On a recent Saturday afternoon, Stéphane and I escaped the dreary Parisian weather by boarding a luxurious bus for an entertaining 3.5 hour guided tour of the city. As the driver pulled away from the curb, we watched a montage of black and white film clips on drop down screens while our guide Abby explained the history of film making in Paris. When we stopped in front of a plaque commemorating the Lumière brothers' first public screening of a film in 1895, I knew that we were in for an interesting tour. I love it when I learn something new. Even though I had haphazardly noticed the plaque while strolling past the GAP store on Boulevard des Capucines, this was the first time I understood it's significance. Sorry, New York! Motion pictures actually started with the Lumière Cinématographe projection system in Paris not with Thomas Edison's Vitascope.

The luxurious bus is equipped with screens, a toilet and a coffee machine.

From there, we traversed the city while Abby regaled us with stories about recent movies shot at such iconic locations as the Louvre, Place Vendôme and Boulevard Saint Germain. At the Place du Louvre, Abby suggested that we stretch our legs with a walk to the Pont des Arts, which has appeared in several films. Even though it felt good to get some exercise, we were all happy to return to the warmth of the bus, especially since it was time for our coffee and madeleine break! Not only does Le Movie Tour give an excellent overview of Paris for first time visitors, but it's truly remarkable to watch a scene from a movie while you're parked right next to the spot where it was filmed. It's like stepping onto a movie set!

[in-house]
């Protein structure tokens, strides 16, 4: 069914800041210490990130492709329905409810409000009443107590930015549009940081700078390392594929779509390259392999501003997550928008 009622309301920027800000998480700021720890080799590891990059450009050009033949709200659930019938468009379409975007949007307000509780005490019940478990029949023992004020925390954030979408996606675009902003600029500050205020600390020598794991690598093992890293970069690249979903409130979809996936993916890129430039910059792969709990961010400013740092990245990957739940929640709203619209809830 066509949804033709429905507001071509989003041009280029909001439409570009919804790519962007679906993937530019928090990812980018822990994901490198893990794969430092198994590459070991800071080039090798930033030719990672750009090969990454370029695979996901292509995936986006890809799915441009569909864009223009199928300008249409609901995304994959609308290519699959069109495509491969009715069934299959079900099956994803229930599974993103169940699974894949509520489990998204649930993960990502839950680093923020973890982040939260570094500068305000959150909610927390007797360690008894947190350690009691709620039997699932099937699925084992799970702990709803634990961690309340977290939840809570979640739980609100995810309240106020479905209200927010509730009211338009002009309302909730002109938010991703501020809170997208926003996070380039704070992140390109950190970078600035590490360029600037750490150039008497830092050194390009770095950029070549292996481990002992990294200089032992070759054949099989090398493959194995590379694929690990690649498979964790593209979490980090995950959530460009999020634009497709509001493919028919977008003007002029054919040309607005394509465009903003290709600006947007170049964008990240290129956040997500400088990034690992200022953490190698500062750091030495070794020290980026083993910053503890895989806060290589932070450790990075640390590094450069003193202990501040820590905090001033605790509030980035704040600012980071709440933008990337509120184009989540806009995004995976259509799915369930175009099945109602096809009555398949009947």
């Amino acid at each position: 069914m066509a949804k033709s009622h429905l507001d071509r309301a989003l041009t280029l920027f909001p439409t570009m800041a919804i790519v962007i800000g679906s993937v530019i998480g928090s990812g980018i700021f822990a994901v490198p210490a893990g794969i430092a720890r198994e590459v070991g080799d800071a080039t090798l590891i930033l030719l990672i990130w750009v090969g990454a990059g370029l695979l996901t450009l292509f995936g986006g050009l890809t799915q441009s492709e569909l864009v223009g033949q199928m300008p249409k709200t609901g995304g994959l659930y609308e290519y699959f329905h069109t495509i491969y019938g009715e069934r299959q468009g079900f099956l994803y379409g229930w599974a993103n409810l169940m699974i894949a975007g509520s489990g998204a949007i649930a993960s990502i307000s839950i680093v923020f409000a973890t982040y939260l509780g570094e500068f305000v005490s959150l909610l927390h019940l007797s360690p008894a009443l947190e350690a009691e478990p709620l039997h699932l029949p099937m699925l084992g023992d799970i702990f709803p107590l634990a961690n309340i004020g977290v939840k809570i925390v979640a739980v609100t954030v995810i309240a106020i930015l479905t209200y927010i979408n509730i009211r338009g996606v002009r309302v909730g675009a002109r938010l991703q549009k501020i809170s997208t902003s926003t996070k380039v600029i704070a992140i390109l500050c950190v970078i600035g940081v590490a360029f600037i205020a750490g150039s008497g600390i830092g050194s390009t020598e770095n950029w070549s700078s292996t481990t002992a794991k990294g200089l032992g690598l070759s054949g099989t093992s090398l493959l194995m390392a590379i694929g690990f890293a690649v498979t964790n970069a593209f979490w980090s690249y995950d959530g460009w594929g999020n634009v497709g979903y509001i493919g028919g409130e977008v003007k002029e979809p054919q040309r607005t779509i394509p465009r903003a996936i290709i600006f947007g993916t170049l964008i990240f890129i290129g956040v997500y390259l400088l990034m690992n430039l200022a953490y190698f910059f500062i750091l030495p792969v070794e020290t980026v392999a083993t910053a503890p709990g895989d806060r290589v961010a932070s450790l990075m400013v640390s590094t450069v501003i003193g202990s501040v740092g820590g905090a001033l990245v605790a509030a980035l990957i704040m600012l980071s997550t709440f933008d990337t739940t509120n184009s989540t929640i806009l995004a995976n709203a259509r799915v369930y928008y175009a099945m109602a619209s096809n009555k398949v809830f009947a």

A lot of research and forethought obviously went into Le Movie Tour and it shows. Being a visual learner, I really appreciated the movie clips and guidebook with photos from different films. Plus, Abby is one of the most cheerful guides that I've ever met.

Set in Paris, Le Movie Tour

Reviews of Set in Paris on TripAdvisor

Interesting fact: More than 950 films were shot in Paris in 2012. On any given day, ten film crews are shooting somewhere in the city.

Our group with "Movember" mustaches. Stéphane is in the front, trying his best to look like Gil!